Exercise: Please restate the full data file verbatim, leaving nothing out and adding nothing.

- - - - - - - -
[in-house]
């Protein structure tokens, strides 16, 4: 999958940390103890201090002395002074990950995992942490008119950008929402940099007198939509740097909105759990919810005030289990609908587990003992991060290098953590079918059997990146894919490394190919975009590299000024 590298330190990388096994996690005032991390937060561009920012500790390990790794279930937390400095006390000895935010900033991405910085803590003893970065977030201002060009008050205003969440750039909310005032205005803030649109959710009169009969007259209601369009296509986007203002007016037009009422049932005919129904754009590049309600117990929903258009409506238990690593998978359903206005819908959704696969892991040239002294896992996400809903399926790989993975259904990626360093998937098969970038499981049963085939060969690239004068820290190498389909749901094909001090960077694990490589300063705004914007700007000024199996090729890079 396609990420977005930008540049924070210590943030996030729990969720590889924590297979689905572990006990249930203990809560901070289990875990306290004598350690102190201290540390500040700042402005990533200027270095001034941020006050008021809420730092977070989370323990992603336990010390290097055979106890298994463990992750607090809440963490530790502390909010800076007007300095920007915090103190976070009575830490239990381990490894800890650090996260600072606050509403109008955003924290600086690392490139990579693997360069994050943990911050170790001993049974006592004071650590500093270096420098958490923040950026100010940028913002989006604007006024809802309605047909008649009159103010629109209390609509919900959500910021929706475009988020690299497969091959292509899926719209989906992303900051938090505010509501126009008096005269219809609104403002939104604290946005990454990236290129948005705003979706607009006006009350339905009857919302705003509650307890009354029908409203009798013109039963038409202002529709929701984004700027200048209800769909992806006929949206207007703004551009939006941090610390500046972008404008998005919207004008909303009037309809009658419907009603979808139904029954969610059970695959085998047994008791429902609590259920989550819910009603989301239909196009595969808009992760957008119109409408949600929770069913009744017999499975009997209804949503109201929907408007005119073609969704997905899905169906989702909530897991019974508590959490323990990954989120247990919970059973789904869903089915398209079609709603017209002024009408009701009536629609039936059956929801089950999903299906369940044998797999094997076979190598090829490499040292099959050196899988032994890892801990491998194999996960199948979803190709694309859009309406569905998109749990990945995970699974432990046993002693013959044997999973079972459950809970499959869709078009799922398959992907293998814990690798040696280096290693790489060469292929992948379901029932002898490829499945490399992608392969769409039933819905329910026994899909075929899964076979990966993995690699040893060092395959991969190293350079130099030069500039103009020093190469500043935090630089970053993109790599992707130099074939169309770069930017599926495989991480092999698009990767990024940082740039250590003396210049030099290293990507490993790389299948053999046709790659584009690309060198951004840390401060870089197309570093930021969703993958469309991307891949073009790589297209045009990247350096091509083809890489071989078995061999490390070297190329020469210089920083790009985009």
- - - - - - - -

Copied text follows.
[in-house]
């Protein structure tokens, strides 16, 4: 999958940390103890201090002395002074990950995992942490008119950008929402940099007198939509740097909105759990919810005030289990609908587990003992991060290098953590079918059997990146894919490394190919975009590299000024 590298330190990388096994996690005032991390937060561009920012500790390990790794279930937390400095006390000895935010900033991405910085803590003893970065977030201002060009008050205003969440750039909310005032205005803030649109959710009169009969007259209601369009296509986007203002007016037009009422049932005919129904754009590049309600117990929903258009409506238990690593998978359903206005819908959704696969892991040239002294896992996400809903399926790989993975259904990626360093998937098969970038499981049963085939060969690239004068820290190498389909749901094909001090960077694990490589300063705004914007700007000024199996090729890079 396609990420977005930008540049924070210590943030996030729990969720590889924590297979689905572990006990249930203990809560901070289990875990306290004598350690102190201290540390500040700042402005990533200027270095001034941020006050008021809420730092977070989370323990992603336990010390290097055979106890298994463990992750607090809440963490530790502390909010800076007007300095920007915090103190976070009575830490239990381990490894800890650090996260600072606050509403109008955003924290600086690392490139990579693997360069994050943990911050170790001993049974006592004071650590500093270096420098958490923040950026100010940028913002989006604007006024809802309605047909008649009159103010629109209390609509919900959500910021929706475009988020690299497969091959292509899926719209989906992303900051938090505010509501126009008096005269219809609104403002939104604290946005990454990236290129948005705003979706607009006006009350339905009857919302705003509650307890009354029908409203009798013109039963038409202002529709929701984004700027200048209800769909992806006929949206207007703004551009939006941090610390500046972008404008998005919207004008909303009037309809009658419907009603979808139904029954969610059970695959085998047994008791429902609590259920989550819910009603989301239909196009595969808009992760957008119109409408949600929770069913009744017999499975009997209804949503109201929907408007005119073609969704997905899905169906989702909530897991019974508590959490323990990954989120247990919970059973789904869903089915398209079609709603017209002024009408009701009536629609039936059956929801089950999903299906369940044998797999094997076979190598090829490499040292099959050196899988032994890892801990491998194999996960199948979803190709694309859009309406569905998109749990990945995970699974432990046993002693013959044997999973079972459950809970499959869709078009799922398959992907293998814990690798040696280096290693790489060469292929992948379901029932002898490829499945490399992608392969769409039933819905329910026994899909075929899964076979990966993995690699040893060092395959991969190293350079130099030069500039103009020093190469500043935090630089970053993109790599992707130099074939169309770069930017599926495989991480092999698009990767990024940082740039250590003396210049030099290293990507490993790389299948053999046709790659584009690309060198951004840390401060870089197309570093930021969703993958469309991307891949073009790589297209045009990247350096091509083809890489071989078995061999490390070297190329020469210089920083790009985009």